The Diversity of Hunting Camps
in the Pyrenean Gravettian

Aurélien SIMONET

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In the Pyrenean Gravettian, several types of sites that vary in terms of their technical elements and/or the density of their assemblages can be interpreted as hunting camps. How can this archaeological diversity contribute to social and economic interpretations of the human groups that occupied these sites? It appears that in the context of a centralized organization of the Pyrenean territory, in which Brassempouy and Isturitz played key economic, social and spiritual roles, the concept of a hunting camp applies to several types of sites specialized in hunting related activities, and at which other activities sometimes also took place. “Simple hunting camps”, which best correspond to the accepted definition, would thus have coexisted with “complex hunting camps”, at which flint knapping activities were performed along with hunting and butchery activities. Finally, there are other potential hunting camps whose assemblages include artistic representations. The identification of hunting camps therefore contributes to our understanding of the occupation strategies of a territory. Their diversity, high degree of specialization and the significant difference that exists between the low density of their assemblages and the high density of those of certain large occupation sites, represents a socio-economic coherence that seems to traverse the European continent. In effect, this tendency of hunting camps toward diversification and ultra-specialization accompanies the appearance the first large habitatsanctuaries with numerous female statuettes, associated with Modern Humans, such as Brassempouy, Laussel, Les Balzi Rossi and Willendorf in Western Europe. Hunting camps thus constitute an important element in reflections on the nature of cultural identity since they corroborate the idea of a phenomenon of double-polarization of human communities between 28000 and 22000 BP, which characterizes the Gravettian: relative to the Aurignacian tradition, Gravettian occupations appear to be more oriented toward the plains and large alluvial basins. In addition, within these more densely occupied zones, certain sites themselves are more densely occupied, and it is these that are generally associated the large assemblages of female statuettes: Brassempouy, Laussel, Les Balzi Rossi, Willendorf, Dolní Vĕstonice, Pavlov, Předmosti, Kostienki, Gagarino, Avdeevo and Zaraisk.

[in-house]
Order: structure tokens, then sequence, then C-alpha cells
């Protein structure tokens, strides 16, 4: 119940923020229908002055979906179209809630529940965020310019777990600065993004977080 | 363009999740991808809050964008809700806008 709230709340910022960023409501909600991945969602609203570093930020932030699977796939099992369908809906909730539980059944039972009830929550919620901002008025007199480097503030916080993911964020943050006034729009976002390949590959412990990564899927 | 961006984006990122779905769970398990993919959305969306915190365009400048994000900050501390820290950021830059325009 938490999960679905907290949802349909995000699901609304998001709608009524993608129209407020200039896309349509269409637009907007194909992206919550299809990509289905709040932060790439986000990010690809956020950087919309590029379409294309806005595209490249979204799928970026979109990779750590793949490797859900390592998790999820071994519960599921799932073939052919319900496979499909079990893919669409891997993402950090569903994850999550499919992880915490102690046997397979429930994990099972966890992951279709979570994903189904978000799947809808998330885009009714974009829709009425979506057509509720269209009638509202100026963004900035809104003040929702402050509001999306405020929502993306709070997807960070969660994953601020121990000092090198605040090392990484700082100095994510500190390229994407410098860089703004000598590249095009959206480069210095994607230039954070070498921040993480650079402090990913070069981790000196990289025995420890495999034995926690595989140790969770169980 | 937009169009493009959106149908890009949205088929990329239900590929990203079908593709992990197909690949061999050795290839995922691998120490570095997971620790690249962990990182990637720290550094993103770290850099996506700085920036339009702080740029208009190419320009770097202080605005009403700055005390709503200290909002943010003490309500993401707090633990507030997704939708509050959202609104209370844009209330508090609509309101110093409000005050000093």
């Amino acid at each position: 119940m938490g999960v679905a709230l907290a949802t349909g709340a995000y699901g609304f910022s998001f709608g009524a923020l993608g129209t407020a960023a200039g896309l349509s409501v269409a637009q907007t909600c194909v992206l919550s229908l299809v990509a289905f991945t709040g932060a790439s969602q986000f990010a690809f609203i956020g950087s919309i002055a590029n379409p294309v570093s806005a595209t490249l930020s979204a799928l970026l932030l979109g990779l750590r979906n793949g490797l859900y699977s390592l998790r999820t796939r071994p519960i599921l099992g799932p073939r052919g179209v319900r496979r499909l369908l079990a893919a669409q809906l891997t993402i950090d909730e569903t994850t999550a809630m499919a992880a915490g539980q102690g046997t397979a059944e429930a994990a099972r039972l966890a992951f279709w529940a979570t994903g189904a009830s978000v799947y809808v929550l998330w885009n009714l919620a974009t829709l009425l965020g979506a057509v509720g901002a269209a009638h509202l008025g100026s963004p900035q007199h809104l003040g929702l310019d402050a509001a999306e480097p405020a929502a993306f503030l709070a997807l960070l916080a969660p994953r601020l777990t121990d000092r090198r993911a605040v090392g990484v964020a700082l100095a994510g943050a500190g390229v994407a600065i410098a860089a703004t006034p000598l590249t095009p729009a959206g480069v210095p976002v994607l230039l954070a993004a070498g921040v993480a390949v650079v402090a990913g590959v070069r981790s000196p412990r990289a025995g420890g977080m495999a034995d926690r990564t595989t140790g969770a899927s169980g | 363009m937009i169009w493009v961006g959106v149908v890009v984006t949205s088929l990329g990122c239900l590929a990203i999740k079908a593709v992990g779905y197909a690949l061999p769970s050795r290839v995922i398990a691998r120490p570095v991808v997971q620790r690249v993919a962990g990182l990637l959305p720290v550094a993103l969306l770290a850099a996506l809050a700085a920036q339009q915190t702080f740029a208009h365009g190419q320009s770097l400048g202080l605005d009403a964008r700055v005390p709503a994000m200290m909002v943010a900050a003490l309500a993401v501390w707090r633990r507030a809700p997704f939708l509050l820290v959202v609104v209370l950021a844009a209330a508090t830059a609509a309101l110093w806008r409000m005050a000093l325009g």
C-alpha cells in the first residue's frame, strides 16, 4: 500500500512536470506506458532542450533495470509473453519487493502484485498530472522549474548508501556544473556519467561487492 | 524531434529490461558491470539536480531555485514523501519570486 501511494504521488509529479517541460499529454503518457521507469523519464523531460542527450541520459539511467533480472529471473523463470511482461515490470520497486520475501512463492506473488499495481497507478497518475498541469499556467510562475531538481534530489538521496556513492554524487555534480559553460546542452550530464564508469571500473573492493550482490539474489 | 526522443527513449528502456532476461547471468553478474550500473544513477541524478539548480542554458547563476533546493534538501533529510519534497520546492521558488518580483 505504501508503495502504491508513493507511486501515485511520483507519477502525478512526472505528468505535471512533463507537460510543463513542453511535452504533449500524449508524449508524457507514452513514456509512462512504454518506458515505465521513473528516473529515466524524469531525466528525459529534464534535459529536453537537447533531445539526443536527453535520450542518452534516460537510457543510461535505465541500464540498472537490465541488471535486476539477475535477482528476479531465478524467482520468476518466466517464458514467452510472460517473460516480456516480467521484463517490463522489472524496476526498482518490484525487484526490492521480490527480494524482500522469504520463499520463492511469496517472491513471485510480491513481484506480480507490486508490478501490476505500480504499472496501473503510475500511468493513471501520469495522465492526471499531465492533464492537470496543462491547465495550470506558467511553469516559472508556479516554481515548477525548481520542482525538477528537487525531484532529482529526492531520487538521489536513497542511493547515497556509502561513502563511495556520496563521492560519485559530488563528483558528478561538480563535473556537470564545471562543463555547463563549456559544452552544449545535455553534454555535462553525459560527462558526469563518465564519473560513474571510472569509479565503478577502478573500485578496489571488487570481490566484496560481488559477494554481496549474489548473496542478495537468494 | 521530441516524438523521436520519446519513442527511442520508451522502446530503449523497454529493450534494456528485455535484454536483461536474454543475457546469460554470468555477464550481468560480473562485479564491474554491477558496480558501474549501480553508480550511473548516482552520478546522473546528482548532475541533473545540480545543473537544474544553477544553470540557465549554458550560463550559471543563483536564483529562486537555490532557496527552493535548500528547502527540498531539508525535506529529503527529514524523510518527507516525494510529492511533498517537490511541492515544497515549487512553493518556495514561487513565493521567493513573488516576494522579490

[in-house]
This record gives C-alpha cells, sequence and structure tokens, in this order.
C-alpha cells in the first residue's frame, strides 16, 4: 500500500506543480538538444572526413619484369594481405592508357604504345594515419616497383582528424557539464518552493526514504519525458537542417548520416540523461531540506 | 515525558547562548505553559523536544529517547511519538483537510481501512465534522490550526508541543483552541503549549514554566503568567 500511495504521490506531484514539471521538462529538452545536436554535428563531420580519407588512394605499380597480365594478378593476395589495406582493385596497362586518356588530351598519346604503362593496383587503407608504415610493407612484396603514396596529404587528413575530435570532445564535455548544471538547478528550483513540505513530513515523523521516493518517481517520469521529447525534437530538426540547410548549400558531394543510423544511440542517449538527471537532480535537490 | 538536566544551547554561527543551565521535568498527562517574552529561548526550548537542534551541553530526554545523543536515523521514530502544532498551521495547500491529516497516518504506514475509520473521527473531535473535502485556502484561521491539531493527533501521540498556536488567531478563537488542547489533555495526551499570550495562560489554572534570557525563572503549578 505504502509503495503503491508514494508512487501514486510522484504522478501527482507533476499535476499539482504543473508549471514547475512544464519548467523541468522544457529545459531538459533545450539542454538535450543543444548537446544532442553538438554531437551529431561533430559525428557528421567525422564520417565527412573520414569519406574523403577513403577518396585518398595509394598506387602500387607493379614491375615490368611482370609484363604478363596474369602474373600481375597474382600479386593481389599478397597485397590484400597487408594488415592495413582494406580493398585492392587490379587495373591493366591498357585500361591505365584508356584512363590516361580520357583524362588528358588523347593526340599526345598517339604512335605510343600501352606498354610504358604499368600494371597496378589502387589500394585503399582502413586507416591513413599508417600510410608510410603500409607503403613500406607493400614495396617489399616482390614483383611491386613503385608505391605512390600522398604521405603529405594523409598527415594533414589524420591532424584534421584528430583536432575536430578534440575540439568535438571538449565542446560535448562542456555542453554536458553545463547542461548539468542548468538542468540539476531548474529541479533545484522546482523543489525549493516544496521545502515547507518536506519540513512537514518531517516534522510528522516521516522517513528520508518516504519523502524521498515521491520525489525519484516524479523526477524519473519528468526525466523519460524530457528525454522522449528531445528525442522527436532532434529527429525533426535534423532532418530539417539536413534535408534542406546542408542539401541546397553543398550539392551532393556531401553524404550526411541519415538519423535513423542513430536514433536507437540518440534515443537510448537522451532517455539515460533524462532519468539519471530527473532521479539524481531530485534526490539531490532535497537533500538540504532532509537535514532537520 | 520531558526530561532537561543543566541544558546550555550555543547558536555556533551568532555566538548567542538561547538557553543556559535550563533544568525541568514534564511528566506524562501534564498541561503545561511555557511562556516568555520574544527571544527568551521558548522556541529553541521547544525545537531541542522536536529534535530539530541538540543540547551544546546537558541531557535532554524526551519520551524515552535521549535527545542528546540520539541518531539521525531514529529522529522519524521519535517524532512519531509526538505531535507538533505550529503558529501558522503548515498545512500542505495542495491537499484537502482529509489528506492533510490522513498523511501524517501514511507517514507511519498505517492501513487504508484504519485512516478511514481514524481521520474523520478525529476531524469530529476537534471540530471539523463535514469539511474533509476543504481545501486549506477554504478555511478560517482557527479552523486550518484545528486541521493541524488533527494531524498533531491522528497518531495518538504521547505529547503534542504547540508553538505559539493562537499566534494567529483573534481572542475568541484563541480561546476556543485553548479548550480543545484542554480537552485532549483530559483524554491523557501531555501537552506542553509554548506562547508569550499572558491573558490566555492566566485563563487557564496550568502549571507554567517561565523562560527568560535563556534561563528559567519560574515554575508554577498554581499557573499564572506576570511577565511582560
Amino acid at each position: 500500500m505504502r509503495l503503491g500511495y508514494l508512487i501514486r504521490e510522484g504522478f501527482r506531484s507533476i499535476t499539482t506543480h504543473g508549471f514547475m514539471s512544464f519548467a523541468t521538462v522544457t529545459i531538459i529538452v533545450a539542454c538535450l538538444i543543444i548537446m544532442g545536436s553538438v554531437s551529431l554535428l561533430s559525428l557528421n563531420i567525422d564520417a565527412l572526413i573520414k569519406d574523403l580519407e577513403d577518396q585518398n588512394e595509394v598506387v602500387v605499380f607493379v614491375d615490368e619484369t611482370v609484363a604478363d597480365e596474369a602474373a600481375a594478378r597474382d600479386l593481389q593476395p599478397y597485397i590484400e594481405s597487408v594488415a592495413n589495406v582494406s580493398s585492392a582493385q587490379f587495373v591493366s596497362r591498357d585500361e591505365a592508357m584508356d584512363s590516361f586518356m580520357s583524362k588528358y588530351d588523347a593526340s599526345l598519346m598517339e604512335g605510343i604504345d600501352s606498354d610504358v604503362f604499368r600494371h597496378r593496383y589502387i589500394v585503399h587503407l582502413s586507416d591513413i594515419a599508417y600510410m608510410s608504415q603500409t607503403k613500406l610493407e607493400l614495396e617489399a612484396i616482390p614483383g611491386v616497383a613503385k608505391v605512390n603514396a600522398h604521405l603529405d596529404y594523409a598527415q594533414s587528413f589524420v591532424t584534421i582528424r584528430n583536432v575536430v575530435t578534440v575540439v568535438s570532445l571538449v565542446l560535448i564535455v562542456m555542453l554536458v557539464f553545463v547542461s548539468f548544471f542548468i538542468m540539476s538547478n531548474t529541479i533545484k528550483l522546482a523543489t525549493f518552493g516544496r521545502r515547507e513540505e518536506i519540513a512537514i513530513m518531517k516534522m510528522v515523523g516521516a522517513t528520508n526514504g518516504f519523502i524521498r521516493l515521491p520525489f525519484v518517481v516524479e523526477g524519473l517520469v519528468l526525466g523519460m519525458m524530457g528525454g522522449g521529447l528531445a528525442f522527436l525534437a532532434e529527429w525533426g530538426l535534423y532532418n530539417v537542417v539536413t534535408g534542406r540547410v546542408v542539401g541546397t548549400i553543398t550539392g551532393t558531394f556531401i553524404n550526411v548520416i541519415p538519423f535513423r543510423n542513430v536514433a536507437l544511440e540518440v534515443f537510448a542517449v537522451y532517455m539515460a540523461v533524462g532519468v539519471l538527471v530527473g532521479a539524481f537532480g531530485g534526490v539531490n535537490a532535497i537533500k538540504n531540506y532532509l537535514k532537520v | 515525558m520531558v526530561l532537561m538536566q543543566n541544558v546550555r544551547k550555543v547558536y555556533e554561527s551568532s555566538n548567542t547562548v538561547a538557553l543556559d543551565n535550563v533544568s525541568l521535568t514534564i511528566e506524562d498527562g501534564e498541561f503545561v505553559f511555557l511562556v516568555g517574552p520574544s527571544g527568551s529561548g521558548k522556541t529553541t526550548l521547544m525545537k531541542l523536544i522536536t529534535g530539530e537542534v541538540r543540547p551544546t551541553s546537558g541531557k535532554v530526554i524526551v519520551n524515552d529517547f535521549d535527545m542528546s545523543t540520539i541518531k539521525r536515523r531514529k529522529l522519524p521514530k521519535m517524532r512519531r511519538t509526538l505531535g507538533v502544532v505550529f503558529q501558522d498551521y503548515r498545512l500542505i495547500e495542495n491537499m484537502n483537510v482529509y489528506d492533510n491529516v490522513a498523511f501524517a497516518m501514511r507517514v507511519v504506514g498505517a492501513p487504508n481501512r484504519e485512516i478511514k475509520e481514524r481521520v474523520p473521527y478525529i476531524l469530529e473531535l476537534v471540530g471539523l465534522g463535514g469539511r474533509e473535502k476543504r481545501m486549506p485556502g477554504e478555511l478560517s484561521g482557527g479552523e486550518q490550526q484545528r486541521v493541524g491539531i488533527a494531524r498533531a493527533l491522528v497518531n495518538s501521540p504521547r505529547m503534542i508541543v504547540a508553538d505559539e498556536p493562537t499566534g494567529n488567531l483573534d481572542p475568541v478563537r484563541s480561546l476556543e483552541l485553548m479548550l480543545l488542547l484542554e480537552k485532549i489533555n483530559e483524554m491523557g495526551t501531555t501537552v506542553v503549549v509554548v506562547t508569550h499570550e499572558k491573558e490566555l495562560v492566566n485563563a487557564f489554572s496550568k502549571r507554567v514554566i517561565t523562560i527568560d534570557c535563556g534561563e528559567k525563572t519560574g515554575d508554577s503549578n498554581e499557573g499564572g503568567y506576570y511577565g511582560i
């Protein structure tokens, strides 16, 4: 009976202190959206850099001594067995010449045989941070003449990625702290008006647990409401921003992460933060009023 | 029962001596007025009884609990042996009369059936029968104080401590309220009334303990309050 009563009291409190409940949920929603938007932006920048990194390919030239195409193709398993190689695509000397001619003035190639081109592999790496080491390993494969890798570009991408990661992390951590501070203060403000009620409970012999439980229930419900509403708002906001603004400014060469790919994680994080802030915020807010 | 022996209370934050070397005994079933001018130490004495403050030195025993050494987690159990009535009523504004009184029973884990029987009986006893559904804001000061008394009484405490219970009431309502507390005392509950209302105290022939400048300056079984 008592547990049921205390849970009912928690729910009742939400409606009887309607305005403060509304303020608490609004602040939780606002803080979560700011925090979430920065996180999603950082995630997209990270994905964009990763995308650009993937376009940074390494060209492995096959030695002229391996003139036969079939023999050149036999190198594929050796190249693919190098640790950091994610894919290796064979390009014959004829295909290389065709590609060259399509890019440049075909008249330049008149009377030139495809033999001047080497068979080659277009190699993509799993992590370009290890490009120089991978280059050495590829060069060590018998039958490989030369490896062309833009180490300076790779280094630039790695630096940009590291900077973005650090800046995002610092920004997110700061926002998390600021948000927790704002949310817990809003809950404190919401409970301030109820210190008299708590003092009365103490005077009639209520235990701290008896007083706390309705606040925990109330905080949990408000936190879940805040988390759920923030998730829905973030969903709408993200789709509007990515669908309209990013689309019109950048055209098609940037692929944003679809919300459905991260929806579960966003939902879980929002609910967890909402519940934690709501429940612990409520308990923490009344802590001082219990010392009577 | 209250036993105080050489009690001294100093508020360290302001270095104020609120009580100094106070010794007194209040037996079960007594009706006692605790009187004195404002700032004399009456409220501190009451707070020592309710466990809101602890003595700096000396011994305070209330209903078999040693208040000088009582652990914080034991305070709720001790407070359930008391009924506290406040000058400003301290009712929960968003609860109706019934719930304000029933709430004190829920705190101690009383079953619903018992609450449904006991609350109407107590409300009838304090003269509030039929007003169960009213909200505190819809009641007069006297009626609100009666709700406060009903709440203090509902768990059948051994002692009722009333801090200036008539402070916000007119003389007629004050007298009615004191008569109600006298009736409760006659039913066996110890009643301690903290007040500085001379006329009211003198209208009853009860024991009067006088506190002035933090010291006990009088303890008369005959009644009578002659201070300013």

To cite this article

Simonet A., 2011 – The Diversity of Hunting Camps in the Pyrenean Gravettian, in Bon F., Costamagno S., Valdeyron N. (eds.), Hunting Camps in Prehistory. Current Archaeological Approaches, Proceedings of the International Symposium, May 13-15 2009, University Toulouse II – Le Mirail, P@lethnology, 3, 183-210.